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Bluemary20's Shop

I teach Maths to 10 - 13 year old children and these resources are aimed at them! I have also written a book called, "The Aliens have landed and 174 other problems" which is available from either Amazon or The Mathematical Association. It is full of mathematical puzzles. http://members.m-a.org.uk/Shop

I teach Maths to 10 - 13 year old children and these resources are aimed at them! I have also written a book called, "The Aliens have landed and 174 other problems" which is available from either Amazon or The Mathematical Association. It is full of mathematical puzzles. http://members.m-a.org.uk/Shop
A cut out Pascal's Triangle for a display board
Bluemary20

A cut out Pascal's Triangle for a display board

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Pascal's Triangle is a wonderful starting point for introducing or discovering lots of number patterns including the triangle numbers, the Fibonacci sequence, the doubling sequence and many more. There are 20 pieces which need assembling to make 16 rows of the triangle with spare pieces for extra rows. Each piece needs cutting out and ideally laminating. It would make a fun activity to just piece it together! It can be printed out on A3 paper to fill a display board or on A4 paper for a smaller version. The title and questions are also included.
Cubic numbers and Triangular numbers
Bluemary20

Cubic numbers and Triangular numbers

(0)
For display in the classroom - the cubic numbers and triangular numbers. You can print them out twice and stick them back to back, laminate them and either create a mobile or hang them on a string across the classroom.
The rope around the earth problem explained!
Bluemary20

The rope around the earth problem explained!

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This is a brief power point presentation to demonstrate the solution to the well know rope around the earth problem: if a rope goes all the way around the equator, how much more rope is needed to lift the rope exactly one metre above the surface of the earth? The answer is an extraordinary and completely counter-intuitive one! It is in fact just 6.28 metres and it is exactly the same answer, whether the question is talking about a football or the earth!
How to calculate the number of Enigma machine settings explaining combinations and permutations.
Bluemary20

How to calculate the number of Enigma machine settings explaining combinations and permutations.

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This is an 8 page booklet which takes the pupils through the maths of calculating the number of ways an Enigma machine can be set up, using both permutations (the order of the rotors does matter) and combinations, where the order in which the plug board is set up doesn't matter. The first two pages lead the pupils through the various calculations leading to the answer of approximately 158 million billion ways or 158,962,555,217,826,360,000 ways to be precise! The remaining six pages explain the difference between permutations and combinations.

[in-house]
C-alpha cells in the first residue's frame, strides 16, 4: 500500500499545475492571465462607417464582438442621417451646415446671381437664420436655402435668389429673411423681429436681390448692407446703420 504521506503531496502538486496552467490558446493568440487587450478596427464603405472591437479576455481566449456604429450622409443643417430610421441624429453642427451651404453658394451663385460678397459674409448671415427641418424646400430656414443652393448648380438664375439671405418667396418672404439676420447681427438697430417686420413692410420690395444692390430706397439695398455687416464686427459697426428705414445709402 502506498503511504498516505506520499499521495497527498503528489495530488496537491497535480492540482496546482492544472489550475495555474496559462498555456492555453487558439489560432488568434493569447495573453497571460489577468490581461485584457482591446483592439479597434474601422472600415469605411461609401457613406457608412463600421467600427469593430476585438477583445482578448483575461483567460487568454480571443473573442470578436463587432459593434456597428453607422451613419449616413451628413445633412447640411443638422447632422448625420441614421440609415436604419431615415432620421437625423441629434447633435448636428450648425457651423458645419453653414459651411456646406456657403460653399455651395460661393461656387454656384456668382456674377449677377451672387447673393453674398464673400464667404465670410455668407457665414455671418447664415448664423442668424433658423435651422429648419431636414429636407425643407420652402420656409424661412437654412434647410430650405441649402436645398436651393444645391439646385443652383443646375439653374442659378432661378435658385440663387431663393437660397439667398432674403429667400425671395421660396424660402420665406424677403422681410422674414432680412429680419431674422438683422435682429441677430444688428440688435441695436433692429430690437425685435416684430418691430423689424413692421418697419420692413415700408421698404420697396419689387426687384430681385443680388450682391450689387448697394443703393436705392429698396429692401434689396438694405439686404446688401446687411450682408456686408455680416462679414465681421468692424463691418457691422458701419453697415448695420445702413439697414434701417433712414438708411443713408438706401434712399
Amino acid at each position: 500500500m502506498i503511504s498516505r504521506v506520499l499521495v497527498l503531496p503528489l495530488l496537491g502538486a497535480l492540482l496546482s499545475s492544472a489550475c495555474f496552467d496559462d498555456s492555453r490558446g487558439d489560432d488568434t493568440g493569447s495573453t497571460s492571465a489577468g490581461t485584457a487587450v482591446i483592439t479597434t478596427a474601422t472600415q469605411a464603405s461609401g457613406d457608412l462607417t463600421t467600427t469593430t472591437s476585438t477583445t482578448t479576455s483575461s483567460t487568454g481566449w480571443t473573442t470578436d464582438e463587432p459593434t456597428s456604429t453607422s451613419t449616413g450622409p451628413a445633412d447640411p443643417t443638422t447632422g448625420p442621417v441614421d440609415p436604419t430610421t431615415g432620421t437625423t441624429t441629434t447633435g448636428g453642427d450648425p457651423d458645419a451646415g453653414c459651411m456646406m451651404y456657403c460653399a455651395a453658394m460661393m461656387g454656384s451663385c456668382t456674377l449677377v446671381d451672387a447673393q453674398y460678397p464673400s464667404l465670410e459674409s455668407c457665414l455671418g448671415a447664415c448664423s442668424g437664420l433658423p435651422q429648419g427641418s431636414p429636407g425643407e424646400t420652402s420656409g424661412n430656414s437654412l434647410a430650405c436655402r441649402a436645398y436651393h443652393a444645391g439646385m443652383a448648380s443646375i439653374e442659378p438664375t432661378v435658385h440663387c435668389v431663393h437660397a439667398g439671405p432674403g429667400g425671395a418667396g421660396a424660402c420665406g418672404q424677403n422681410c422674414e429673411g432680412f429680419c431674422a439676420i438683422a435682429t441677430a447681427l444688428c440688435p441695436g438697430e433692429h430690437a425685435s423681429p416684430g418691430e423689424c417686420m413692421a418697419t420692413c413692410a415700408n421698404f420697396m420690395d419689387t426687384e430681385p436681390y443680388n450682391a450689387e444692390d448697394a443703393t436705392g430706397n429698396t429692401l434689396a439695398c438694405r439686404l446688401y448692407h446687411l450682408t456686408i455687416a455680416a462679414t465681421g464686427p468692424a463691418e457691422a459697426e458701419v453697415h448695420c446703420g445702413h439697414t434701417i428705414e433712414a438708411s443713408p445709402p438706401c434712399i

The Fibonacci Sequence in Pascal's Triange and other patterns
Bluemary20

The Fibonacci Sequence in Pascal's Triange and other patterns

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This is a poster of six images of Pascal's Triangle with a number pattern highlighted in each image: The Fibonacci Sequence, The Doubling Sequence, The Odds and Evens and Multiples of 3, 5 and 7. It would make a very good poster for the wall or for students to have in their books - the six sheets can be printed out onto one sheet of A4 paper for a mini version.
Top Trumps for 2D Maths shapes
Bluemary20

Top Trumps for 2D Maths shapes

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This is a Top Trumps card game with 16 different shapes, which each have various properties. For example, the isosceles triangle has 3 sides, 2 equal sides, 2 equal angles, 0 right angles, 0 pairs of parallel lines, 1 line of symmetry and order of rotational symmetry of 1. It also has a special feature: it is hard to spell correctly! It also has a rating of 2 out of 10.
A presentation to explain the well known birthday problem!
Bluemary20

A presentation to explain the well known birthday problem!

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How many people do you need to have in the same room before it is more likely than not that two people share the same birthday? The answer is surprisingly counter intuitive and in fact it is only 23! This 21 slide power point presentation explains the mathematics behind this answer. Pupils only really need to know how to calculate basic probabilities to appreciate this presentation.